Yes, I'm busy. No, I'm not rich yet.Posted on 2007/01/23 - 20:19
I wanted to write an entry here a few days ago about the horrors of HTML and CSS and how we're supposed to live without it in this world, but I ended up with absolutely zero time after I set up a front end for my home server (check it out here) since the school term is ending this week. Which means I got to study my ass off, arrange a dozen meetings, fix up some final issues related to the Intercab project, and not try to loose my head in the process. Which is why I'm writing this entry just to steam off some air.
Another thing I wanted to write about was how my dad thinks it's really easy to make bucketloads of money on the internet. And I figure I'll just do that now, since for one I don't know anything else to write, and for two I'll forget the whole discussion I had if I don't write it now. The discussion started when he was reading one of his investor magazines (he's no big-boy in investing, but he has his bunch of options like pretty much every other average dad) and there was an article about all these internet success stories. The notion that I had to make a shitload of money with a website had occured to him more often (and he had let me known in great detail) but this time he had an actual article outlining all these successful companies. Time for a discussion.
Now you have to understand one thing before we dive into this. I hate the MPAA and the RIAA. Those are those 'protective' companies which make sure you don't make any illegal copies of your movies and music, and tend to sue dead grannies the moment they have the faintest believe she might've downloaded something. Yes, I understand what standpoint they're having, but the way they're doing something about it is against every little thing that makes us humans different from animals. Plus some things even animals wouldn't do.
The companies mentioned in the article where Kazaa, YouTube, mySpace, Google and another bunch of companies like those. His argument was that I had to make something similar to this, basically set up a website with lots of advertising space, let people upload material (and provide content), sit back, relax, get rich. Right. First of all I made the little notion that once the customerbase starts growing, the site needs more support hardware-wise and software-wise, meaning that you'll spend a whole lot of time scaling stuff up. And those servers and bandwidth aren't cheap either, which means some kind of investor needs to dump a bag of gold on the doormat in the first place. No, a bank won't do, a bank wants to see businessplan and "let the customers do it" isn't one of those.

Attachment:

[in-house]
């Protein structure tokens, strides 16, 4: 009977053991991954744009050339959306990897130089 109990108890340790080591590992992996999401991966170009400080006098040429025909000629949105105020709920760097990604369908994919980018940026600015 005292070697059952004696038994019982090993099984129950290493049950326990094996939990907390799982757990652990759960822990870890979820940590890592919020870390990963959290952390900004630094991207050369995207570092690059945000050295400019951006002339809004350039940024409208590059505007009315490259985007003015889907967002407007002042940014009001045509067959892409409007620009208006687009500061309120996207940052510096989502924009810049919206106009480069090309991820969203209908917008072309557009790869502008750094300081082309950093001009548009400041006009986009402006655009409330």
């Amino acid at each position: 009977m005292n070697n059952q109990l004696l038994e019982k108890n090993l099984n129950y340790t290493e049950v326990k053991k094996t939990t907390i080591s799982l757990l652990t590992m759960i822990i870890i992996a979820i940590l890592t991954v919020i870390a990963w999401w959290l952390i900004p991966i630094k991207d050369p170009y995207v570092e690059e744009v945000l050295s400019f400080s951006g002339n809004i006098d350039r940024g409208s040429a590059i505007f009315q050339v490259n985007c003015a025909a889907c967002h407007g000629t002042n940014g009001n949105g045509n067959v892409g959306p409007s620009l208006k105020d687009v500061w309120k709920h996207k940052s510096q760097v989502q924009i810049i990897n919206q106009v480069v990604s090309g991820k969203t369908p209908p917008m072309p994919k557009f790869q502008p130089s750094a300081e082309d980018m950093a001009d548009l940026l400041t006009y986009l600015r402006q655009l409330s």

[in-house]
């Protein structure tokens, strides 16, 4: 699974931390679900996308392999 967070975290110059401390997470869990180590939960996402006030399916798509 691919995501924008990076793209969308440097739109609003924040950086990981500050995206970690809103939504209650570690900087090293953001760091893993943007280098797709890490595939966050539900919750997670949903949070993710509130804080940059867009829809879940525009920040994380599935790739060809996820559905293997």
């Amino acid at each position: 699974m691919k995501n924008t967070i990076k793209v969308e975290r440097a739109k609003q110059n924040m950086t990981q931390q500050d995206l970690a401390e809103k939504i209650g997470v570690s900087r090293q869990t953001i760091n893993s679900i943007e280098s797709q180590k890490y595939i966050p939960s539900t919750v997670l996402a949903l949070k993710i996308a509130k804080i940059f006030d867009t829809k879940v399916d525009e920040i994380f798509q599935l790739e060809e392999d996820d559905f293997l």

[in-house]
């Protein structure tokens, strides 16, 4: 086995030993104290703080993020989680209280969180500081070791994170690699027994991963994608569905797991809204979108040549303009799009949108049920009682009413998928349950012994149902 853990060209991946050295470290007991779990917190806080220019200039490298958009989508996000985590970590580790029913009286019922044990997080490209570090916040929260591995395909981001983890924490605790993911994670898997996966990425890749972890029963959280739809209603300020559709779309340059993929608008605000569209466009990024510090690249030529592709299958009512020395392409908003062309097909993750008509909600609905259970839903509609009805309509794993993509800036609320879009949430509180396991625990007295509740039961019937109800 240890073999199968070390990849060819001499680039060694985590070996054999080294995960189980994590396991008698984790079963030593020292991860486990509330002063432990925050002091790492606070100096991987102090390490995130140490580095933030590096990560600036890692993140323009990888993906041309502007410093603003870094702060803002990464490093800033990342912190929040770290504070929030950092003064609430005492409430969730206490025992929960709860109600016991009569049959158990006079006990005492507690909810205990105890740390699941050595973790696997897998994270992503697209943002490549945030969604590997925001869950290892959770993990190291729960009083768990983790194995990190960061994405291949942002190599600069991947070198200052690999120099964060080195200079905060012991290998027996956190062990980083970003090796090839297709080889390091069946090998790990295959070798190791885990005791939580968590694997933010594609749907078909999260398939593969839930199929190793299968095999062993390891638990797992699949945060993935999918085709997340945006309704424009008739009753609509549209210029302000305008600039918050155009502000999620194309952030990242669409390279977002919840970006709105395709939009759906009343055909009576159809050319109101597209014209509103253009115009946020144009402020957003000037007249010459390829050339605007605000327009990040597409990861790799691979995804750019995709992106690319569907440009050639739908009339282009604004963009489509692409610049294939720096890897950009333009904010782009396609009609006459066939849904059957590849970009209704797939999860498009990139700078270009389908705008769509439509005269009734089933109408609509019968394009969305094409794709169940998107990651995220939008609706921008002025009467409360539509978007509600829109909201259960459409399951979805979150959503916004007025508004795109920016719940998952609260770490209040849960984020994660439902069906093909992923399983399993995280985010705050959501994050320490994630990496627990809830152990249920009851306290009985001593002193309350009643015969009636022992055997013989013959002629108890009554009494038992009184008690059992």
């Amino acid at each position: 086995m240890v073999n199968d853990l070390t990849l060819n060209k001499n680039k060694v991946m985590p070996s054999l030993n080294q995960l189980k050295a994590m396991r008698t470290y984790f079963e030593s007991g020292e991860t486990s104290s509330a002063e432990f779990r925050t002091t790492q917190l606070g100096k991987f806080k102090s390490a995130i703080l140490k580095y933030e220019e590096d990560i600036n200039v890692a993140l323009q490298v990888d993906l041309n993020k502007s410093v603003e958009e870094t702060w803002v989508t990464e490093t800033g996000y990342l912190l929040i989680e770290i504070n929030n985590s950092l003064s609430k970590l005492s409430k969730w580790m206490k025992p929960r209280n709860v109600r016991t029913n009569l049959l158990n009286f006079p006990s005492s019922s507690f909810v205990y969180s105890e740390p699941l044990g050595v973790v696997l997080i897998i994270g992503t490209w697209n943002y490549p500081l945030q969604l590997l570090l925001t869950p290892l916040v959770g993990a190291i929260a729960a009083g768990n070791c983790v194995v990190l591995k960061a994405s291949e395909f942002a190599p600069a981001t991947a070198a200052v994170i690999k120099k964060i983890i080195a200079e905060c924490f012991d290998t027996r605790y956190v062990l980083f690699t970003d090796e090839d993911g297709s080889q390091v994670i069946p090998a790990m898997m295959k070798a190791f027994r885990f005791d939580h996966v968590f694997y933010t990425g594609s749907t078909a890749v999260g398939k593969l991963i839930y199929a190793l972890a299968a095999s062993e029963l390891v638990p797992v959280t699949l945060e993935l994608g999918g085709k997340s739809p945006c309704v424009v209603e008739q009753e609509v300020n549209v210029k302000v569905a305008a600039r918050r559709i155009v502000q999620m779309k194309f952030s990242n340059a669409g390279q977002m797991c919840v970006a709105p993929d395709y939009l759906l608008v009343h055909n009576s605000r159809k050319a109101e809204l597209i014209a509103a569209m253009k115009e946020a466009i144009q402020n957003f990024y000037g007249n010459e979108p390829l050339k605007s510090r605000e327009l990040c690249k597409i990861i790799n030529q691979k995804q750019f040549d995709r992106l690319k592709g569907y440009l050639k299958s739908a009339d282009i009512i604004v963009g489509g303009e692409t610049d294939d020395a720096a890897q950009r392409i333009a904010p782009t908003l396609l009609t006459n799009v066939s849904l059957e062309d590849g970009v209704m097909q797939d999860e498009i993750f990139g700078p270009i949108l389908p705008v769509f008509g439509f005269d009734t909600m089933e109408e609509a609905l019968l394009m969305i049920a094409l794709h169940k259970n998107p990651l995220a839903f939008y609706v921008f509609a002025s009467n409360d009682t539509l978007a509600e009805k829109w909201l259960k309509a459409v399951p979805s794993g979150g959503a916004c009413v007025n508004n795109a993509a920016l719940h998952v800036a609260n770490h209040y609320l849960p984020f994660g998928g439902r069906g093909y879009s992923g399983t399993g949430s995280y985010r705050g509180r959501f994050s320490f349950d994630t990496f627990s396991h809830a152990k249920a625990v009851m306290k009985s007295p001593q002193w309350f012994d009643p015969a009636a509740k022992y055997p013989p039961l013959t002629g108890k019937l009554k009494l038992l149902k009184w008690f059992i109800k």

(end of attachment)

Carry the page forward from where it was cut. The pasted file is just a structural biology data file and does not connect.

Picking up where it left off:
But more importantly, letting people upload their 'own' stuff means that they start tossing popular stuff online, stuff that people usually have to pay hard earned bucks for. Movies and music for example. Which means the MPAA and RIAA and other companies will start suing my ass off. Just like it happened to KaZaa, YouTube, mySpace, etc. And a whole lot of others like Napster who *didn't* end up rich. The only reason those companies where succesful was because they where sold to another company before they got sued. Meaning the original designers aren't responsible anymore before the juridical system could smash them to pieces.
And then my dad said the absurdest thing I had ever heard. It was morally okay to do this. Yes, it's illegal, but you're not responsible for stealing other people's music because you didn't personally upload it. I'm not a lawyer, but I believe you at least end up with some of the responsibility because you enabled them to commit the crime. But I just couldn't convince him that I didn't want to have the risk of enabling millions of people to commit a crime, then fail to sell this flawed business model, and then get sued into oblivion. Since there are litteraly hundreds of these kinds of companies out there, and only a dozen or so succesful ones, he figured I had to do this as well. I'm sorry, but I think it's not okay to do such a thing. Even if I could get away with it. If I wanted to get rich the dirty way, I might as well start selling cocaine. Avoid the risk of not selling right from the start. But no, apparently that was in my dad's view not morally acceptable. Whatever.
You might've noticed one little company name I mentioned earlier. It was google. They didn't share illegal stuff, and weren't sued (at least for their original concept, I believe they're getting sued now for the buying of YouTube). But they had a really good idea, build a really good and original algorithm, and created a great company around it. That's the kind of company I'd like to start, who wouldn't? Only problem is, where do you get a great idea like that? In my dad's opinion, it'd take to long to be brilliant, and you should just pump and dump. Amazingly but true, for the first time in my life I took the same standpoint as the MPAA and the RIAA. Not for the first time in my life however it was against my dad. That's just the whole son-versus-dad thing though.
[: wacco :]